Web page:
Retiring Storm Names Due To Strength, Not Damage

Interesting question, though I bet the answer is "no."

Let's look at a hypothetical. Frances, or another random storm, reaches an all time record low pressure, or record high recorded SFC wind from recon, but never touches land anywhere.

Might this sort of record setter be "retired" as a storm?

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Retired Hurricane Names

This is what I found on a website that deals with retired hurricane names:

When hurricanes are particularly destructive, their names are retired from the list of usable names. Any country affected by a particularly terrible storm can request that the name be retired by petitioning the World Meteorological Organization. A retired name cannot be reused for at least ten years, to facilitate historic references, legal actions, insurance claim activities, and to avoid public confusion with another storm of the same name.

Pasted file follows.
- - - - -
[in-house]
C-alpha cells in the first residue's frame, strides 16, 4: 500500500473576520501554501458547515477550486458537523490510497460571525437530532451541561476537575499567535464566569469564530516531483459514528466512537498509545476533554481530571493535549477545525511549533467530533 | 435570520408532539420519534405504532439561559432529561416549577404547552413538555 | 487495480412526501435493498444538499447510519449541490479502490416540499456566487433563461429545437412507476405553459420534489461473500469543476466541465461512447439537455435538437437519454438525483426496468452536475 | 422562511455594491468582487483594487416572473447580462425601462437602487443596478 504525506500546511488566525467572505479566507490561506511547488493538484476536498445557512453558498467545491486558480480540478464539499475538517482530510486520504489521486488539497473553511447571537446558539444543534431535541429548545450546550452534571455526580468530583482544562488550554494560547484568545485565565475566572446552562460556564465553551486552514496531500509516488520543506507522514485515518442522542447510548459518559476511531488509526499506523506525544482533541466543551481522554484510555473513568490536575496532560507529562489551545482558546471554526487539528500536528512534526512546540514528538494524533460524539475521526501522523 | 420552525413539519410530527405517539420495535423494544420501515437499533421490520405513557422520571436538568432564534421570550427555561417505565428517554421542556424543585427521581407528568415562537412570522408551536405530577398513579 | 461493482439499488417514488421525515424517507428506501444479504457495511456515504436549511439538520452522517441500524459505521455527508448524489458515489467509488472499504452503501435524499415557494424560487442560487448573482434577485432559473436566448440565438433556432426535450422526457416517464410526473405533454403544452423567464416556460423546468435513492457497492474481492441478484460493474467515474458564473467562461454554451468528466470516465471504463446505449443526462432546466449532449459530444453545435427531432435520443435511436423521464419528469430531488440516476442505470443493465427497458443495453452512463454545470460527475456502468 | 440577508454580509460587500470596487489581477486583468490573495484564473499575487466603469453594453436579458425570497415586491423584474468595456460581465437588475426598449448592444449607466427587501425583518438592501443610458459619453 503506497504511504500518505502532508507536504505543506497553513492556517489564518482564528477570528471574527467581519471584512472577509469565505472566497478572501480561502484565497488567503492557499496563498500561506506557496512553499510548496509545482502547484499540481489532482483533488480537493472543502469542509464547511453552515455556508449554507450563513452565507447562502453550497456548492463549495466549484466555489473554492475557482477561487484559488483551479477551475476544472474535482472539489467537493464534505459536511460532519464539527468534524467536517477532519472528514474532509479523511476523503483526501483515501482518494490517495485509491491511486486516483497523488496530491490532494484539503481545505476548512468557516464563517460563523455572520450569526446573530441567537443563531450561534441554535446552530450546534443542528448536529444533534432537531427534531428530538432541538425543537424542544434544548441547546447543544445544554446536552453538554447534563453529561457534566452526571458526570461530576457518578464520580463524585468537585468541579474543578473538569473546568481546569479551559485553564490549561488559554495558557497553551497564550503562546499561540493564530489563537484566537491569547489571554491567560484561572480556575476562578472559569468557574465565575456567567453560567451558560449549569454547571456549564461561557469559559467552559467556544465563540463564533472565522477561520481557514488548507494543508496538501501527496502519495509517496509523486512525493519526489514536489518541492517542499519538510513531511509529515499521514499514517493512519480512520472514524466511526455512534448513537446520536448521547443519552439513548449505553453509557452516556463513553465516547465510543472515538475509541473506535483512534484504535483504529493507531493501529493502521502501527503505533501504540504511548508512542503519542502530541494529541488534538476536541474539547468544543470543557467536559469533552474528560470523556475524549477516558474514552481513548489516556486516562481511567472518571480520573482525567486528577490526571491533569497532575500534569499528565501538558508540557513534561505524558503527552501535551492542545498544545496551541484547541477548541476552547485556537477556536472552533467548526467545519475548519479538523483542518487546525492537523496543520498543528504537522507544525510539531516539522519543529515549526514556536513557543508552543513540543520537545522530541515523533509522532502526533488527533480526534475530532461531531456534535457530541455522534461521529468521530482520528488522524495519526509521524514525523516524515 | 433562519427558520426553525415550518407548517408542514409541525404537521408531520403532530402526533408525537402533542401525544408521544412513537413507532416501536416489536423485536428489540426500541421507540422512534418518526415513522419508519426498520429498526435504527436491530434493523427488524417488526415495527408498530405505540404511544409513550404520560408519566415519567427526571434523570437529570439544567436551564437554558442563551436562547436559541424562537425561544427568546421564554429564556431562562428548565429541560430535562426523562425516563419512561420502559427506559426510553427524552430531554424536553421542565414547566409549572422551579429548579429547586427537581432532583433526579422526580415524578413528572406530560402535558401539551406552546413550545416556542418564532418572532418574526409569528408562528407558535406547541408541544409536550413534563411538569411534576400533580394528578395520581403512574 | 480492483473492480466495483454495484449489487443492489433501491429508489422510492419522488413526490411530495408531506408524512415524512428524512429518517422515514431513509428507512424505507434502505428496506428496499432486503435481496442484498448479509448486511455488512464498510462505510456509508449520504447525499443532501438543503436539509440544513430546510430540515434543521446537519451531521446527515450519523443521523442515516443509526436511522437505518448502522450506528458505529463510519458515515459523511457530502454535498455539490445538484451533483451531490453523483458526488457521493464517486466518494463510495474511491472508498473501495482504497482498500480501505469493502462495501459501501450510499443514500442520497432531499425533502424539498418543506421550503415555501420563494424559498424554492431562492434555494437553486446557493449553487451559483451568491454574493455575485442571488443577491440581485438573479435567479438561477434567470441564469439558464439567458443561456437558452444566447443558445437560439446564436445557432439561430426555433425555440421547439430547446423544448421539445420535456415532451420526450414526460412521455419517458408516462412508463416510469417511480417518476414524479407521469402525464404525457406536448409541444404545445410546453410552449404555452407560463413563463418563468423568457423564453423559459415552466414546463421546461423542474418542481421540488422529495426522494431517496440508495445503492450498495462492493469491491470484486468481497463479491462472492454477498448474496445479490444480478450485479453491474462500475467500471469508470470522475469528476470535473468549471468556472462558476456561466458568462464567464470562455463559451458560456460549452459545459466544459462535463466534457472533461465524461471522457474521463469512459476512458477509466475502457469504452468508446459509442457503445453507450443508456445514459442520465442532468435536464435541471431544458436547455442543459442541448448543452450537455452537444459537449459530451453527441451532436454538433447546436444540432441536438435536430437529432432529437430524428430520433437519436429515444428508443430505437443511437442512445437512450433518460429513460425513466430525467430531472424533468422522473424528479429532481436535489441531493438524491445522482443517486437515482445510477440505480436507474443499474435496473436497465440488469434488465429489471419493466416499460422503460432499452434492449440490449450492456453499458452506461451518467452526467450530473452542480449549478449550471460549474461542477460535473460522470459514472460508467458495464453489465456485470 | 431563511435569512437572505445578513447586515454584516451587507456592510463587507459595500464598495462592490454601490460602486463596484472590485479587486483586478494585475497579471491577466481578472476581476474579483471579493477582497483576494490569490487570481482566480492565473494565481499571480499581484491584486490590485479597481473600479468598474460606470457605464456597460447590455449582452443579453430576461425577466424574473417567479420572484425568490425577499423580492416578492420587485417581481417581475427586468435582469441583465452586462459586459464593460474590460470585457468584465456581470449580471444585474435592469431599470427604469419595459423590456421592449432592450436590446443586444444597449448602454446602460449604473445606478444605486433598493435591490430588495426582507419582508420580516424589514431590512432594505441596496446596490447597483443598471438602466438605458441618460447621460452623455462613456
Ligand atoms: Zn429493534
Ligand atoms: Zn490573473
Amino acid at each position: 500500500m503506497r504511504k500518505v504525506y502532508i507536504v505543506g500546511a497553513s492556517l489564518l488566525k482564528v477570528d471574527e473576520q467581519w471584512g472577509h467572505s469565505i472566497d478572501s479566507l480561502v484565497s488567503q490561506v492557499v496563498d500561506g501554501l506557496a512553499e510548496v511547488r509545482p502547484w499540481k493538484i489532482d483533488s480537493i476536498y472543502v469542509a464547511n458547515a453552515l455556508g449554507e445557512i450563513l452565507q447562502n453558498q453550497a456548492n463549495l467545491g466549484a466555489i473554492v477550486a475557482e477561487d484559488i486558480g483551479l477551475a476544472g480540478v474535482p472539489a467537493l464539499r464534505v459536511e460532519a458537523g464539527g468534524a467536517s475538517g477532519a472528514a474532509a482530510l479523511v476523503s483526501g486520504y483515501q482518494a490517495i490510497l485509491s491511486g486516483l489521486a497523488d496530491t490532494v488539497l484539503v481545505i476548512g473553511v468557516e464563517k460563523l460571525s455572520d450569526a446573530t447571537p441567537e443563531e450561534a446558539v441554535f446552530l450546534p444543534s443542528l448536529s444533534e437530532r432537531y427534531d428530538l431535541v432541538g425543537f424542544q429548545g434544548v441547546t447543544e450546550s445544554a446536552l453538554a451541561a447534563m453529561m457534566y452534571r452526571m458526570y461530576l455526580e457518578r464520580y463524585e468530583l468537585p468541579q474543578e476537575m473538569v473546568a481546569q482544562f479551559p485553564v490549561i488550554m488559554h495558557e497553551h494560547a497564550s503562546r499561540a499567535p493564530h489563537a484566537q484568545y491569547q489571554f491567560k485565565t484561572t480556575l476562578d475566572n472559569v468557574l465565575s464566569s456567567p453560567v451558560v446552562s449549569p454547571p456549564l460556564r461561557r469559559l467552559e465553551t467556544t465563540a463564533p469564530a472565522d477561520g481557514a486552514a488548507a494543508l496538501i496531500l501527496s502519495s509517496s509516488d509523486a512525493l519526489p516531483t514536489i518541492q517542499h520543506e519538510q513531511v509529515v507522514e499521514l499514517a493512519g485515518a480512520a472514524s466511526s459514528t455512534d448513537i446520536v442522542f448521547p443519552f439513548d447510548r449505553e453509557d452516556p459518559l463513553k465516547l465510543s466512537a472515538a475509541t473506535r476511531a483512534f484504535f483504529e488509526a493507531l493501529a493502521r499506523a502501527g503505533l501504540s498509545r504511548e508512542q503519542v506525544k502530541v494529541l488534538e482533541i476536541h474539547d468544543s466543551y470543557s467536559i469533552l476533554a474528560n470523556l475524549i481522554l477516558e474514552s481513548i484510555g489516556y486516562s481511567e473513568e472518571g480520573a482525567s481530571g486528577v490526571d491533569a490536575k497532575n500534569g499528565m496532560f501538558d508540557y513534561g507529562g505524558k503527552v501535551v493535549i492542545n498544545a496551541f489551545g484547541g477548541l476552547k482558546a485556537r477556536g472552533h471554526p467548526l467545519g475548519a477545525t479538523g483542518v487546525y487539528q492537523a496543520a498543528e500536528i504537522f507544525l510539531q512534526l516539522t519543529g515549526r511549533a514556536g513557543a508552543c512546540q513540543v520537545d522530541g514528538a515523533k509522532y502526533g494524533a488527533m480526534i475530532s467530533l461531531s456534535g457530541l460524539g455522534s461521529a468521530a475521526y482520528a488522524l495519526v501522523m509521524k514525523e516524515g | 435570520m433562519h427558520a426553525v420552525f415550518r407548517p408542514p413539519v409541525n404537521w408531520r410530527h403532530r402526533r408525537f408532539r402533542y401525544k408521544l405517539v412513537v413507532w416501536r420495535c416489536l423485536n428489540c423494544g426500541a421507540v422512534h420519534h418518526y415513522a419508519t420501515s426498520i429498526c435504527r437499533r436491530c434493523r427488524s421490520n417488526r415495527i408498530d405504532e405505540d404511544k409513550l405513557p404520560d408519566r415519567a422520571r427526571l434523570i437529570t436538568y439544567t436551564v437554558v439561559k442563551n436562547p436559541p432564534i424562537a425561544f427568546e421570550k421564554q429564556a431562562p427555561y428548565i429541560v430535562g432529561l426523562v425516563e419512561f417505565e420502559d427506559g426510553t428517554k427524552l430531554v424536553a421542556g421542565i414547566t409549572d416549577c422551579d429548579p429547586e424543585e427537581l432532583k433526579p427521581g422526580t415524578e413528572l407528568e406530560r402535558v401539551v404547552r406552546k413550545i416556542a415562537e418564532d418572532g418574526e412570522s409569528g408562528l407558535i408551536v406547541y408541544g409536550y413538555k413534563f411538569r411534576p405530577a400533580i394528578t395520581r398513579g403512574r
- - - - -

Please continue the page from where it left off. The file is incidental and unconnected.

http://www.infoplease.com/ipa/A0781541.html

From that I would guess the answer would be no. That would be like Hurricane Andrew curving out into the Northern Atlantic instead of plowing straight into Florida and later into Louisiana.

Based on what we have seen with Hurricane Charley, it's a sure bet that name will be retired next year.
 
It's retired because the general public doesn't care about hurricanes that don't impact land... You can throw some big names out there and just about everyone will recognize them -- but throw some names of megahurricanes that didn't hit land and I know the recognition level will be much lower, so why retire?
 
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